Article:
Trump upstaged ?? The Fed grabs the limelight ......
ref :- "Market odds of March rise in interest rates hit 80%" , The Financial Times
First of all, let's put this in some perspective. We do fully understand that for most people, what Donald Trump says and does is of a lot more interest than what a bunch of slightly bookish central bankers might get up to. Whatever one's view, no one could deny that Mr Trump is always interesting. But for markets, what various senior members of the Federal Reserve have had to say over the last couple of days has been more influential than Mr. Trump's speech to Congress last night, important though that was.
There were quite a few nerves evident in the lead-up to Mr. Trump's testimony. No doubt a good many of them were caused by doubts about whether he would buy into the spirit that is customary on these formal occasions. But beyond that, markets were in need of some kind of confirmation that the promises made by Mr. Trump, and therefore the trades made on the back of them, were still on track.
In the event, the President's performance has been described as ...... well, "presidential" , and "inclusive". These are relative terms as far as Mr. Trump goes of course and might well reflect relief in some quarters that he declined to use this particular oration to launch further attacks on the media, the judiciary and his political opponents (even if he couldn't resist a few pointy fingers in the general direction of the Democrats). But on balance, the consensus is that the speech was a clever one in that he managed to re-affirm his commitment to the reflationary policies that got him elected without giving too much away in the way of detail.
The market's patience is not limitless, and before long Mr Trump and his advisors will have to start talking specifics -- not least, how they intend to pay for an agenda that includes replacing Obamacare, massive tax cuts, $1 trillion in infrastructure investment and a 10% increase in military spending. But for now, and those small matters aside, the President did enough to keep things on track.
Of greater importance to the markets have been the clues to immediate Fed interest-rate policy offered by various Fed officials. They seem to be queuing up to give us their thoughts this week and Chairwoman Janet Yellen will top the bill on Friday evening. This avalanche of jawboning central bankers is mostly to do with the "silent" period Fed officials are obliged to observe ahead of policy decisions, starting this time around this Saturday, March 4th. The Fed meeting takes place on March 14th and 15th, and it is often pointed out that the 15th (decision day) is the Ides of March (ref : Julius Caesar, Shakespeare). This is of course purely coincidental and has no relevance whatsoever ..... at least that's what traders will be hoping.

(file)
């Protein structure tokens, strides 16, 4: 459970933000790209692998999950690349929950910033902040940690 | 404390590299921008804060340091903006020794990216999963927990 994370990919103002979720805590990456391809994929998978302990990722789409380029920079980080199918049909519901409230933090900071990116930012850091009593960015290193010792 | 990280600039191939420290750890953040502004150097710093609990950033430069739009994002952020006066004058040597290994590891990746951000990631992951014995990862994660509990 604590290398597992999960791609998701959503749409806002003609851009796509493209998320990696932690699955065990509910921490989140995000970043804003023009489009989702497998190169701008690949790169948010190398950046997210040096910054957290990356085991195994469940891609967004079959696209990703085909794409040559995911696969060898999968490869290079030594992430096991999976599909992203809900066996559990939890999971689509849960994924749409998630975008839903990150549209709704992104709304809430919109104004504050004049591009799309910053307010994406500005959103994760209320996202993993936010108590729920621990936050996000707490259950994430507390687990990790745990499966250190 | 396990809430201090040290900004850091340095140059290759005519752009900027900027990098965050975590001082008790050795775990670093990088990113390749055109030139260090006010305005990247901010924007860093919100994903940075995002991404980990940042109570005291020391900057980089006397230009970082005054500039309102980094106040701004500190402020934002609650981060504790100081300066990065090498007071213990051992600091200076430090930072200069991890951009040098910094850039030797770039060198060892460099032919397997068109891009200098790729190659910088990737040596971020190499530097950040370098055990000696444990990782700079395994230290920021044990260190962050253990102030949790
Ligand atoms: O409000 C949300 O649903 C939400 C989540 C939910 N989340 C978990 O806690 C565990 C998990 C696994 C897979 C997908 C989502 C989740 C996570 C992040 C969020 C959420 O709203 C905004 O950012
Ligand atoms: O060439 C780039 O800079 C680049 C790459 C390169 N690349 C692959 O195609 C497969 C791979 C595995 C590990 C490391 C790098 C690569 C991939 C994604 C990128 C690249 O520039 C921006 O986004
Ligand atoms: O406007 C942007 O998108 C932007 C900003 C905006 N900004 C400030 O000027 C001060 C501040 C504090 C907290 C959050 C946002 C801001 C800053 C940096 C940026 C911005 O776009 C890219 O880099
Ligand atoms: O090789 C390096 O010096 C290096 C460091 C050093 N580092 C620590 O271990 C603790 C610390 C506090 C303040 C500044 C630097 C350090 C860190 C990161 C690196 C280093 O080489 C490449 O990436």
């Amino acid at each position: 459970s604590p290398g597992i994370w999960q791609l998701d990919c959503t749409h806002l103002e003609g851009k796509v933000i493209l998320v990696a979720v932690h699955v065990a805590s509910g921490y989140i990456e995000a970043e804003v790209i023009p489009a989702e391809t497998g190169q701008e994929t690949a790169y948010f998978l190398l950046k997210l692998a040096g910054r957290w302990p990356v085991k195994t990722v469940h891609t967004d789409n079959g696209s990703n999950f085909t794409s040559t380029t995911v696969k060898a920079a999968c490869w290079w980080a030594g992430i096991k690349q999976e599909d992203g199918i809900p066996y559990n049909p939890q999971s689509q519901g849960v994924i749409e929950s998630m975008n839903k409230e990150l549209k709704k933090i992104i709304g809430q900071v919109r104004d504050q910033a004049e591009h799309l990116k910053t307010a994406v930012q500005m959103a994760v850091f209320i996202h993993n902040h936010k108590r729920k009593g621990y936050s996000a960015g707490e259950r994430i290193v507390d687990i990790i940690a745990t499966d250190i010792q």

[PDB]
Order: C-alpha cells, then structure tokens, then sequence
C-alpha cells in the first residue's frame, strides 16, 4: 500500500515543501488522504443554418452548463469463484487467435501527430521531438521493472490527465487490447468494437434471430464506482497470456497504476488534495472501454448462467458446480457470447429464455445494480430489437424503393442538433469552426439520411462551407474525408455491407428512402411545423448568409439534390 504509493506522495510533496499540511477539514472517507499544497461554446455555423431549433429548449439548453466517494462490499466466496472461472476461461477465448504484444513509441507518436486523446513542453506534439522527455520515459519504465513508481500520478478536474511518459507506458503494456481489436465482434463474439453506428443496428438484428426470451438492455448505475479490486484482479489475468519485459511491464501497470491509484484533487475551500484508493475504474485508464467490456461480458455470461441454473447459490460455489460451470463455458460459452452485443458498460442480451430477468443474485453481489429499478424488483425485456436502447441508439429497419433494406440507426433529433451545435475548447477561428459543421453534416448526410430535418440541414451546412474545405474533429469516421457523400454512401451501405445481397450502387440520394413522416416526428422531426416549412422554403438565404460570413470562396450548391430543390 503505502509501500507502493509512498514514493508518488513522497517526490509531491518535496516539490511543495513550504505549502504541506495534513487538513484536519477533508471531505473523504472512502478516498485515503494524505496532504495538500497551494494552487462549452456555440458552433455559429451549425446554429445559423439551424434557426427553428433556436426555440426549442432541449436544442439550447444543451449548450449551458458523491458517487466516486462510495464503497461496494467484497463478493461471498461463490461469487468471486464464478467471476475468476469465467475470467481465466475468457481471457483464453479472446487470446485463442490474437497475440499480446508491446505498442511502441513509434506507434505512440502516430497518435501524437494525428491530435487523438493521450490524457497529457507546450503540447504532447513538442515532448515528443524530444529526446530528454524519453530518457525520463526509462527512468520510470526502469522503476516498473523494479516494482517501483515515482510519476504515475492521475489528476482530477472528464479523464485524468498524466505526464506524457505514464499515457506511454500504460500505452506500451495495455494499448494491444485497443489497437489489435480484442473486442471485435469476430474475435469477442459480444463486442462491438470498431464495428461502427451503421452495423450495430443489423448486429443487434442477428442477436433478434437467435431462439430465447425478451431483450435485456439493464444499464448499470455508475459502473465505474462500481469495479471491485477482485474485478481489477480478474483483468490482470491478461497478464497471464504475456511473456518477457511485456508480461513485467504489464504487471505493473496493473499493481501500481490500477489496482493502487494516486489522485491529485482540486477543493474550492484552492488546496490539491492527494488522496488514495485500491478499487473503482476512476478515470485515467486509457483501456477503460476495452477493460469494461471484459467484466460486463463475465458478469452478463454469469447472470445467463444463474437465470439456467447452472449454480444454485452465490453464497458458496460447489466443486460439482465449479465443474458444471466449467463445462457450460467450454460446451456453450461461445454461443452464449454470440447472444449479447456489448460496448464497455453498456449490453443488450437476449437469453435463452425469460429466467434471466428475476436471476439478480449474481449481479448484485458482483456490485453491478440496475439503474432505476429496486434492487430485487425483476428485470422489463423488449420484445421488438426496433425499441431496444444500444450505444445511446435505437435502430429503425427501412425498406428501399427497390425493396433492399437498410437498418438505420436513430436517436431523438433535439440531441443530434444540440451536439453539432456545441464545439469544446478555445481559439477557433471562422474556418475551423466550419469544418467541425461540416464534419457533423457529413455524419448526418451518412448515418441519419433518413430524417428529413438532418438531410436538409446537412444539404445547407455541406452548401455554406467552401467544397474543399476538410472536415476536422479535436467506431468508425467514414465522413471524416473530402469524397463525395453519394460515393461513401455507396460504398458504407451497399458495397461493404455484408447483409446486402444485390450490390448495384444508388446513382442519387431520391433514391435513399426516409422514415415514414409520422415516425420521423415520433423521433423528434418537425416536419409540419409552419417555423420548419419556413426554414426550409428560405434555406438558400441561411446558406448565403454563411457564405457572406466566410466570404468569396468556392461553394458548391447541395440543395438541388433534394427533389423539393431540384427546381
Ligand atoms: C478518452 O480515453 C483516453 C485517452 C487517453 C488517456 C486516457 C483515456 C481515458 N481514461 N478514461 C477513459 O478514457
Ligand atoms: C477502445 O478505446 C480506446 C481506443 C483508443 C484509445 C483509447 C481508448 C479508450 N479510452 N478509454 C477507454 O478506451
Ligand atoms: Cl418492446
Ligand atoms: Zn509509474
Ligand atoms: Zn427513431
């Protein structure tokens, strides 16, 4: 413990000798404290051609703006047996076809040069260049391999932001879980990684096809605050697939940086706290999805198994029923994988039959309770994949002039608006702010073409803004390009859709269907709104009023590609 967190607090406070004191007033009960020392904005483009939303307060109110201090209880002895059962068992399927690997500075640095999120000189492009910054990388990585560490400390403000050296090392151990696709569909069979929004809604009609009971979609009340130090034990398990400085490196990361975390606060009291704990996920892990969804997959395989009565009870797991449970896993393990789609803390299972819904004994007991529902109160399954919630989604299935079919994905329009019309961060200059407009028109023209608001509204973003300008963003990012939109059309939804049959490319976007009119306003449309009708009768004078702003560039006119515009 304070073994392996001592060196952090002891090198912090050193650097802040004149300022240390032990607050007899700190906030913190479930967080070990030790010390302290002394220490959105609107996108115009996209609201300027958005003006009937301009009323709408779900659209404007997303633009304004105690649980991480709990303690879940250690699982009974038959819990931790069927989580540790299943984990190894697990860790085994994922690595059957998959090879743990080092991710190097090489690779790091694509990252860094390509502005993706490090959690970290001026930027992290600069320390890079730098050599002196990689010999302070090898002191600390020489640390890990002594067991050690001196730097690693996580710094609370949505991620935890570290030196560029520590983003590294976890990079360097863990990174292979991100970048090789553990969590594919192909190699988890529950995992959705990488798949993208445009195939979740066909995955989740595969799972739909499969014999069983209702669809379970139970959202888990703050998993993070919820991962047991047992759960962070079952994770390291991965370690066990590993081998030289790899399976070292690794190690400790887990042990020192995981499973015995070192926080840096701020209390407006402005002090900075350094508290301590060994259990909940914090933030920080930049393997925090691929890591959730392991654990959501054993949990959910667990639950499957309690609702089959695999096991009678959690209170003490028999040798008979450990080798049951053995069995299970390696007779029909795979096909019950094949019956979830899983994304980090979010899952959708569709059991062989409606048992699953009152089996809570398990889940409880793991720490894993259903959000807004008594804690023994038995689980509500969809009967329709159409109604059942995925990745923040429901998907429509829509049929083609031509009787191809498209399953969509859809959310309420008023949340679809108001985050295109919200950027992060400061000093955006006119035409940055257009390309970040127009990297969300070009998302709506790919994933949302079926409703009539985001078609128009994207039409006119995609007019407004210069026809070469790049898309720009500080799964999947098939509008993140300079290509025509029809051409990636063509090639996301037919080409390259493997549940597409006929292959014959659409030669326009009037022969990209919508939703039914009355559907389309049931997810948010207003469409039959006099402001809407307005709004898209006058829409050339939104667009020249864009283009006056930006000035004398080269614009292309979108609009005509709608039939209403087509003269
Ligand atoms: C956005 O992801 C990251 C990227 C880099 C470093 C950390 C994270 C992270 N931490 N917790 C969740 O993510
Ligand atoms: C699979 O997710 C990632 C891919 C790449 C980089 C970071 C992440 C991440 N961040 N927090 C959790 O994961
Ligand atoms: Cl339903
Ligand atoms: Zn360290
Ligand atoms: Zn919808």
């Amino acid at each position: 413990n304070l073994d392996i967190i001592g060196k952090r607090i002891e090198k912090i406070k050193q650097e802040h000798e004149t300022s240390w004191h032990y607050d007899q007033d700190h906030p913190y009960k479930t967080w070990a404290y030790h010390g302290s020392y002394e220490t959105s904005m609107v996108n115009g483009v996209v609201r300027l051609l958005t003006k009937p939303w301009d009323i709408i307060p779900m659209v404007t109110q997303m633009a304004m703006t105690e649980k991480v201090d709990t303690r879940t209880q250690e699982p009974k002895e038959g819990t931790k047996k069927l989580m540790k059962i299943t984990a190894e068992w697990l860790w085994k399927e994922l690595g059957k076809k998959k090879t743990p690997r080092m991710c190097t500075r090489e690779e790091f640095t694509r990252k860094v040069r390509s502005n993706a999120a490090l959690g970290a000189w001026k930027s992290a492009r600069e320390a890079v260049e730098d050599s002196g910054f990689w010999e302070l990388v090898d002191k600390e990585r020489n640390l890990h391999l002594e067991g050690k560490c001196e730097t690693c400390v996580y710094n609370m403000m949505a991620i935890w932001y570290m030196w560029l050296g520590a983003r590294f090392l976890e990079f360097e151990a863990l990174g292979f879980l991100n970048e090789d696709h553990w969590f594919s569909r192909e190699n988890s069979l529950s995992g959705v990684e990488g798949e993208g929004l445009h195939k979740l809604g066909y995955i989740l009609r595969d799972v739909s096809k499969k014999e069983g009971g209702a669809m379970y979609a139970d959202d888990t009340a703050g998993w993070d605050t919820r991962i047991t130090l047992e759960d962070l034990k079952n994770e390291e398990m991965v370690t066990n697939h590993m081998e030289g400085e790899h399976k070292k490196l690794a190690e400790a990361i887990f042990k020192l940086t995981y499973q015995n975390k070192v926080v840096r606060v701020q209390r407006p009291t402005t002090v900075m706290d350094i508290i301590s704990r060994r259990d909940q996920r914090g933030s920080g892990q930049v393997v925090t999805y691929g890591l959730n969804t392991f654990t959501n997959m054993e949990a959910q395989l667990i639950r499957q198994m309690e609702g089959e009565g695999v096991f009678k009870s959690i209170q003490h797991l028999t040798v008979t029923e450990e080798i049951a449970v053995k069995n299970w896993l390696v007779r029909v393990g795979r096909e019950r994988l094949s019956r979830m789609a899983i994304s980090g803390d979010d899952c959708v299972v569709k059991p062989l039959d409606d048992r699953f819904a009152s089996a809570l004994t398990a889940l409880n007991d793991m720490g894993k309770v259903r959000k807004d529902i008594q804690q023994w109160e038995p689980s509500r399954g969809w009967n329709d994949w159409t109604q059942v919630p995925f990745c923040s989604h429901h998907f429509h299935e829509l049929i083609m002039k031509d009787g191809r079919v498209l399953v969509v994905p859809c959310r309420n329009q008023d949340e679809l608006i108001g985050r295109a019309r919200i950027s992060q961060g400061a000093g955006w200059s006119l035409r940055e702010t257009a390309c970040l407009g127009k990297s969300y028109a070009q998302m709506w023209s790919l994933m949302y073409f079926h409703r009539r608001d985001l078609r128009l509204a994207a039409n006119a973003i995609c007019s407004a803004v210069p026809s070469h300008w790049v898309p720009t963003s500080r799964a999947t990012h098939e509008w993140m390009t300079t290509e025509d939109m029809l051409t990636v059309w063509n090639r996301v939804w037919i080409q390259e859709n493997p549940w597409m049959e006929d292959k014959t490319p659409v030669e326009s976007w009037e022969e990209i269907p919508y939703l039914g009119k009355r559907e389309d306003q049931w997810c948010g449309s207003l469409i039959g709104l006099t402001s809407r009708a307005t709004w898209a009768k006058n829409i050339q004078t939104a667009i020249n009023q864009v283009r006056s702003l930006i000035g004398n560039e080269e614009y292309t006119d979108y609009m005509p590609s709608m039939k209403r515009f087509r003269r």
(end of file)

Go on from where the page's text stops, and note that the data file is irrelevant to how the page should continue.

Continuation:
Robert Kaplan, president of the Dallas Fed, got the ball rolling on Monday when he opined that the Federal Reserve would be well-served by taking the next step (i.e. raising rates) in the "not-too-distant" future, given how close the Fed's employment and inflation targets were to being met. Yesterday, John Williams, president of the San Francisco Fed, said that a hike would be "very much on the table for serious consideration" . Mr Williams plainly does not like to nail his colours to the mast without any escape route, but inevitably his remarks were taken as hawkish.
In the most telling intervention so far William Dudley, the boss of the New York Fed also speaking yesterday, said that the case for a hike had become "a lot more compelling". Mr Dudley's role is an influential one, and his reputation as being slightly on the doveish side gave his hawkish tone added weight. Fed Open Market Committee (FOMC) member Lael Brainard speaks later today, on Friday we have officials Evans and Lacker, FOMC member Powell, and Fed Vice Chairman Fischer before the biggest cheese of the lot Janet Yellen. Stand by to sift through hours of obfuscation and non-commitment to glean the Fed's real intention. Like we said, it's an avalanche ....
Anyway, what we've heard so far has put a different slant on things. At one stage last week the probability of a March hike was rated at 31 %. That always sounded much too low a figure, and if the 80% number quoted in the title of the FT's piece was an over-reaction, by most assessments an increase is now definitely odds-on. Mr Trump's testimony was well-received by ever-hungry stock investors (is it just us or is anyone else getting nervous ?), and if the dollar and bond yields showed some slight disappointment in the lack of detail initially they were supported by the changing consensus on the likelihood of an imminent rate increase.
Actually, the surprise is that the dollar did not react more strongly and that bond yields haven't gone even higher (and prices lower), though they're trying as we write ( EUR/USD 1.0539, 10yr Treasury yield 2.42%). Anyway, if expectations have changed then obviously so have the potential dangers. As things now stand, the shock will be if the Fed DON'T raise rates, not if they do. Mind you, we've got a lot of speeches to get through before Saturday not to mention ongoing releases of economic data which will culminate in a key employment report on March 10th, just days before D-Day. And as we know, things can change .......